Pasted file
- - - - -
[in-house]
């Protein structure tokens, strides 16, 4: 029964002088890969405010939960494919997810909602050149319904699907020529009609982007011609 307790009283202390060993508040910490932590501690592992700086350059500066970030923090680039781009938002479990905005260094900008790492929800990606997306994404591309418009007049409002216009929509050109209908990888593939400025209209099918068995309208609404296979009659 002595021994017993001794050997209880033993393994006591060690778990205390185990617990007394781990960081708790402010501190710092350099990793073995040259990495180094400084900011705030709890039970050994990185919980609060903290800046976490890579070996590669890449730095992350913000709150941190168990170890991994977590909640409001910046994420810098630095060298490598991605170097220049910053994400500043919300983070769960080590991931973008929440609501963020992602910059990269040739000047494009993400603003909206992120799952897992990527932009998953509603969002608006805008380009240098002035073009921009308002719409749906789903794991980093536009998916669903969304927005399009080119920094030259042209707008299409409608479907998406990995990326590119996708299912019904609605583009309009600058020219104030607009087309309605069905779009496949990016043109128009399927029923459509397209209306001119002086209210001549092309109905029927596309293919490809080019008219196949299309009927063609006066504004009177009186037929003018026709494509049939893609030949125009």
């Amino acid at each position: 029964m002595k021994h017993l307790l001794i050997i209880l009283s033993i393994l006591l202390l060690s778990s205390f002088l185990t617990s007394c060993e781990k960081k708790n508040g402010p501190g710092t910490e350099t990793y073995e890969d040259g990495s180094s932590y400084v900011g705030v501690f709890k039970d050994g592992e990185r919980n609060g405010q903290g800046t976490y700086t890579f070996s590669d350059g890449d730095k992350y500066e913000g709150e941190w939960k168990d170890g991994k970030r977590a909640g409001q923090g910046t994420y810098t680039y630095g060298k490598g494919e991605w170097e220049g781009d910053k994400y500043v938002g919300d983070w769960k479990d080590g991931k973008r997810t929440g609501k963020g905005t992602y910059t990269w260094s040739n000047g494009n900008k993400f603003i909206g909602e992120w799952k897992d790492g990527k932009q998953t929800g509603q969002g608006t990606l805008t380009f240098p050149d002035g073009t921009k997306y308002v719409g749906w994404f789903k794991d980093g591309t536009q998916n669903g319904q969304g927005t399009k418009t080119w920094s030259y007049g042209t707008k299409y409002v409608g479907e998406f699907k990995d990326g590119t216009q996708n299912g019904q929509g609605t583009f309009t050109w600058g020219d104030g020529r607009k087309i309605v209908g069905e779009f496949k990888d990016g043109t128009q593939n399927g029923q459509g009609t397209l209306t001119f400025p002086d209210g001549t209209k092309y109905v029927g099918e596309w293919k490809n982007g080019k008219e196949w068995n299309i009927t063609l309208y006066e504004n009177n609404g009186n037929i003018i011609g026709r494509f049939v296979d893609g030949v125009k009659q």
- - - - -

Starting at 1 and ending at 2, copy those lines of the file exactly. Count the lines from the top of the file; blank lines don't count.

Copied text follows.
[in-house]
């Protein structure tokens, strides 16, 4: 029964002088890969405010939960494919997810909602050149319904699907020529009609982007011609 307790009283202390060993508040910490932590501690592992700086350059500066970030923090680039781009938002479990905005260094900008790492929800990606997306994404591309418009007049409002216009929509050109209908990888593939400025209209099918068995309208609404296979009659 002595021994017993001794050997209880033993393994006591060690778990205390185990617990007394781990960081708790402010501190710092350099990793073995040259990495180094400084900011705030709890039970050994990185919980609060903290800046976490890579070996590669890449730095992350913000709150941190168990170890991994977590909640409001910046994420810098630095060298490598991605170097220049910053994400500043919300983070769960080590991931973008929440609501963020992602910059990269040739000047494009993400603003909206992120799952897992990527932009998953509603969002608006805008380009240098002035073009921009308002719409749906789903794991980093536009998916669903969304927005399009080119920094030259042209707008299409409608479907998406990995990326590119996708299912019904609605583009309009600058020219104030607009087309309605069905779009496949990016043109128009399927029923459509397209209306001119002086209210001549092309109905029927596309293919490809080019008219196949299309009927063609006066504004009177009186037929003018026709494509049939893609030949125009």